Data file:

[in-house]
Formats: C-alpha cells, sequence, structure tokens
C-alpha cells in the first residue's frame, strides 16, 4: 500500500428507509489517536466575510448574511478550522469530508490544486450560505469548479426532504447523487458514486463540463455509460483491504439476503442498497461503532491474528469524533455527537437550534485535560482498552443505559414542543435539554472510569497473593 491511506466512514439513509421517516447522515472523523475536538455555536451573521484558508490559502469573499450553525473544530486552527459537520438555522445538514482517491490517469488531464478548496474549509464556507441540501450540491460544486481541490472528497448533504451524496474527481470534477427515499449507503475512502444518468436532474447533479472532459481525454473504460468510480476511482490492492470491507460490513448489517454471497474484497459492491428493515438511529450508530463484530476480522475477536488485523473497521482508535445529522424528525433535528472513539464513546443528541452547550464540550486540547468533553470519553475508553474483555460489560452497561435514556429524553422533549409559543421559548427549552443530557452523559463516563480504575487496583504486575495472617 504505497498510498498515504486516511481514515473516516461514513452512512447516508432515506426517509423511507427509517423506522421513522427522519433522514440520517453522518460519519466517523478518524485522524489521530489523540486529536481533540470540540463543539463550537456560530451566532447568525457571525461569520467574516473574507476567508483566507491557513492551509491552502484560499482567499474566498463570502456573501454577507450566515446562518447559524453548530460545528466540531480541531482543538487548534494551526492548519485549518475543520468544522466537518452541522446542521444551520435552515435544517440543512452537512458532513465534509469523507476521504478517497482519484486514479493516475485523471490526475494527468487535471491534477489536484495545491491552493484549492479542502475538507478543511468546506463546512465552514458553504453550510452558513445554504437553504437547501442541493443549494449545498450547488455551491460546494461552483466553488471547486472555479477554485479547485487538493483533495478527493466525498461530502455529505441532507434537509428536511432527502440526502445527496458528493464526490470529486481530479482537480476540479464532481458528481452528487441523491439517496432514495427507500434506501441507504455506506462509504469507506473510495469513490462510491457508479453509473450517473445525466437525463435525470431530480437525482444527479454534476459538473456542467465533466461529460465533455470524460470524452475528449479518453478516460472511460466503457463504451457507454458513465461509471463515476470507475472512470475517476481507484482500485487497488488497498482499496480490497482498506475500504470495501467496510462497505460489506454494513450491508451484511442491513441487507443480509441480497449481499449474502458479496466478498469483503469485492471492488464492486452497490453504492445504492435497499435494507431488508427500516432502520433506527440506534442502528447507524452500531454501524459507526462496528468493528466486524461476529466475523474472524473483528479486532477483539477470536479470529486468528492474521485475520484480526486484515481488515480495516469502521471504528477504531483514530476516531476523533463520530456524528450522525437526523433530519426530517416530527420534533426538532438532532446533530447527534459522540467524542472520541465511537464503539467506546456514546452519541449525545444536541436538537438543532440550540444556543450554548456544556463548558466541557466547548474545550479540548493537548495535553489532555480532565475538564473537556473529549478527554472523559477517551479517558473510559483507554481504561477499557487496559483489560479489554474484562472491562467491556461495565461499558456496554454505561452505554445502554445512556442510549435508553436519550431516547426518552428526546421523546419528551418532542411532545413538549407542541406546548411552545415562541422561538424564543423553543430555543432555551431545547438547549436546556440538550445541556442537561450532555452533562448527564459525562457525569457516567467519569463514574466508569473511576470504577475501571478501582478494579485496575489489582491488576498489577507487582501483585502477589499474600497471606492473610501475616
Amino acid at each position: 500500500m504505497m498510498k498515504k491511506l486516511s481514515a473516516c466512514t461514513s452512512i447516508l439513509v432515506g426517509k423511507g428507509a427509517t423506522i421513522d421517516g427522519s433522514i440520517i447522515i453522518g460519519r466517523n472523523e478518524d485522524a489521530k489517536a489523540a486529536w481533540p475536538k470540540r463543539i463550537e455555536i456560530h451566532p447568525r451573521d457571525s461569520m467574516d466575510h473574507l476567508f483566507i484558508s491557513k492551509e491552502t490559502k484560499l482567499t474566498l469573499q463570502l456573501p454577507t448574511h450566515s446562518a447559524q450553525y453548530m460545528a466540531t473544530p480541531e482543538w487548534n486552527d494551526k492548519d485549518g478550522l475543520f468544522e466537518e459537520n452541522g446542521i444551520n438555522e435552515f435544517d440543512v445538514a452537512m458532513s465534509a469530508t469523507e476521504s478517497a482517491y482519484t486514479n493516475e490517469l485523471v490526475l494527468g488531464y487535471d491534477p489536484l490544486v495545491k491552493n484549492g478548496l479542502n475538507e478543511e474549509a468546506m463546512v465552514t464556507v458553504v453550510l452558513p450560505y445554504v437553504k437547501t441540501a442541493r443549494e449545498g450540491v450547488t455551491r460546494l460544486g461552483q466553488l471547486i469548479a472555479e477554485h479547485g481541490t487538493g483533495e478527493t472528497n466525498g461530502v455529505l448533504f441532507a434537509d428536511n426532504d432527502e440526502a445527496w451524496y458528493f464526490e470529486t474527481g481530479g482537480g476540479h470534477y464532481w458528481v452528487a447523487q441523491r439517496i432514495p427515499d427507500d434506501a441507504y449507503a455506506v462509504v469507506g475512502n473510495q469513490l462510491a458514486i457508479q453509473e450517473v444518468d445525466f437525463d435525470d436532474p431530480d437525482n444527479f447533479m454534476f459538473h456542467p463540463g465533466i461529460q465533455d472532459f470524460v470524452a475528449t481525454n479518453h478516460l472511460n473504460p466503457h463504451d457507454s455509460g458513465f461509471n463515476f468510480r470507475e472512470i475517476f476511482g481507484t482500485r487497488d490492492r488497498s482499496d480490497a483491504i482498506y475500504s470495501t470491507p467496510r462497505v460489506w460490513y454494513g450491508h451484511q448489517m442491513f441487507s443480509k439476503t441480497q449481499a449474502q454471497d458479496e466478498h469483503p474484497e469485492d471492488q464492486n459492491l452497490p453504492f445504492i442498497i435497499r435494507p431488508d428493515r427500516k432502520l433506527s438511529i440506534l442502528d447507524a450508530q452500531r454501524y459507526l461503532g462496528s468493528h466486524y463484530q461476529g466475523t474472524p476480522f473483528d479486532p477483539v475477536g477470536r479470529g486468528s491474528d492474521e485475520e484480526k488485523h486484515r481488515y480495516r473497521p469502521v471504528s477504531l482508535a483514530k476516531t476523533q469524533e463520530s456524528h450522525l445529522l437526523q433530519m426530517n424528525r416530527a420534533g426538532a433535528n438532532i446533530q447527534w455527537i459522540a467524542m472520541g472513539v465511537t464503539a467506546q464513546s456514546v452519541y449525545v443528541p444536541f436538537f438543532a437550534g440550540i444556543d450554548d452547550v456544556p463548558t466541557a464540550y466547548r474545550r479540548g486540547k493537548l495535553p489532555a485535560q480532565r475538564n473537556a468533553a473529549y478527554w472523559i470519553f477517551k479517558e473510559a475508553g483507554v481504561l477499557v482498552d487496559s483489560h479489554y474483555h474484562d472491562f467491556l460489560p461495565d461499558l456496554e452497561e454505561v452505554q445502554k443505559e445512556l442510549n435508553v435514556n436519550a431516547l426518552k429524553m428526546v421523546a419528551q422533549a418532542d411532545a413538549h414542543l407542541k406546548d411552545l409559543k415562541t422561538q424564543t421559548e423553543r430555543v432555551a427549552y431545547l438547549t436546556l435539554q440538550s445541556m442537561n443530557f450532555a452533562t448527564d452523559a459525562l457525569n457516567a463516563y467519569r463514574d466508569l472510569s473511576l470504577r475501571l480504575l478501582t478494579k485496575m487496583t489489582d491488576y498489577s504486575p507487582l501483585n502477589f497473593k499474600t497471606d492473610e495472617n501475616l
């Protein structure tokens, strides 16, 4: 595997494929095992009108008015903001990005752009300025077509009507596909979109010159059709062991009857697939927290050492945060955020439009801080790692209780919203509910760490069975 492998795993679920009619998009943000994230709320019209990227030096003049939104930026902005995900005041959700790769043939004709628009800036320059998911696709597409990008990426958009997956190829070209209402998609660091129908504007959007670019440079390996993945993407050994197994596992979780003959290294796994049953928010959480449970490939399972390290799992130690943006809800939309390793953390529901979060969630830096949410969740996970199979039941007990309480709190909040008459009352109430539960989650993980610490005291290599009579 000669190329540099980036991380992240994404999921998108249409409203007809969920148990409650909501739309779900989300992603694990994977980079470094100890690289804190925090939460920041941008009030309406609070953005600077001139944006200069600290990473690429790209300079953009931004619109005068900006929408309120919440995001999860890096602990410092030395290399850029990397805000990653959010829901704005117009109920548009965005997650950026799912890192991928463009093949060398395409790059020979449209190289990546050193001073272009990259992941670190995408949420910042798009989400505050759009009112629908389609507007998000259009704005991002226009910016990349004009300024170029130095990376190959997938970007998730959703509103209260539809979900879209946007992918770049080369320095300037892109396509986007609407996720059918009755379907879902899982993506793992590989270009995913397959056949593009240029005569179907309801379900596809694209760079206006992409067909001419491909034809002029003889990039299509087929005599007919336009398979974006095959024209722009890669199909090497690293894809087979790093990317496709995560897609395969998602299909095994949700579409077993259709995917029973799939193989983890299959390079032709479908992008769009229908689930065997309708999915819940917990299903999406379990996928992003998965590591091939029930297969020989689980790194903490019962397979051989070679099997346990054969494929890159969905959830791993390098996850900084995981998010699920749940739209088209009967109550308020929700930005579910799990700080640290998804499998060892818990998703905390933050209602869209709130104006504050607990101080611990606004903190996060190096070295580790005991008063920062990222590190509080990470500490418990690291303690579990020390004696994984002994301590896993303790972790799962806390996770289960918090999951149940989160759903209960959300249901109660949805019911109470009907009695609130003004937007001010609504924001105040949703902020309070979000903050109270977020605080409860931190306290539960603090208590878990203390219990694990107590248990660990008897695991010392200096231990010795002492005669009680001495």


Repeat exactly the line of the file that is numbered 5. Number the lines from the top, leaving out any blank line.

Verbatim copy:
């Protein structure tokens, strides 16, 4: 595997494929095992009108008015903001990005752009300025077509009507596909979109010159059709062991009857697939927290050492945060955020439009801080790692209780919203509910760490069975 492998795993679920009619998009943000994230709320019209990227030096003049939104930026902005995900005041959700790769043939004709628009800036320059998911696709597409990008990426958009997956190829070209209402998609660091129908504007959007670019440079390996993945993407050994197994596992979780003959290294796994049953928010959480449970490939399972390290799992130690943006809800939309390793953390529901979060969630830096949410969740996970199979039941007990309480709190909040008459009352109430539960989650993980610490005291290599009579 000669190329540099980036991380992240994404999921998108249409409203007809969920148990409650909501739309779900989300992603694990994977980079470094100890690289804190925090939460920041941008009030309406609070953005600077001139944006200069600290990473690429790209300079953009931004619109005068900006929408309120919440995001999860890096602990410092030395290399850029990397805000990653959010829901704005117009109920548009965005997650950026799912890192991928463009093949060398395409790059020979449209190289990546050193001073272009990259992941670190995408949420910042798009989400505050759009009112629908389609507007998000259009704005991002226009910016990349004009300024170029130095990376190959997938970007998730959703509103209260539809979900879209946007992918770049080369320095300037892109396509986007609407996720059918009755379907879902899982993506793992590989270009995913397959056949593009240029005569179907309801379900596809694209760079206006992409067909001419491909034809002029003889990039299509087929005599007919336009398979974006095959024209722009890669199909090497690293894809087979790093990317496709995560897609395969998602299909095994949700579409077993259709995917029973799939193989983890299959390079032709479908992008769009229908689930065997309708999915819940917990299903999406379990996928992003998965590591091939029930297969020989689980790194903490019962397979051989070679099997346990054969494929890159969905959830791993390098996850900084995981998010699920749940739209088209009967109550308020929700930005579910799990700080640290998804499998060892818990998703905390933050209602869209709130104006504050607990101080611990606004903190996060190096070295580790005991008063920062990222590190509080990470500490418990690291303690579990020390004696994984002994301590896993303790972790799962806390996770289960918090999951149940989160759903209960959300249901109660949805019911109470009907009695609130003004937007001010609504924001105040949703902020309070979000903050109270977020605080409860931190306290539960603090208590878990203390219990694990107590248990660990008897695991010392200096231990010795002492005669009680001495």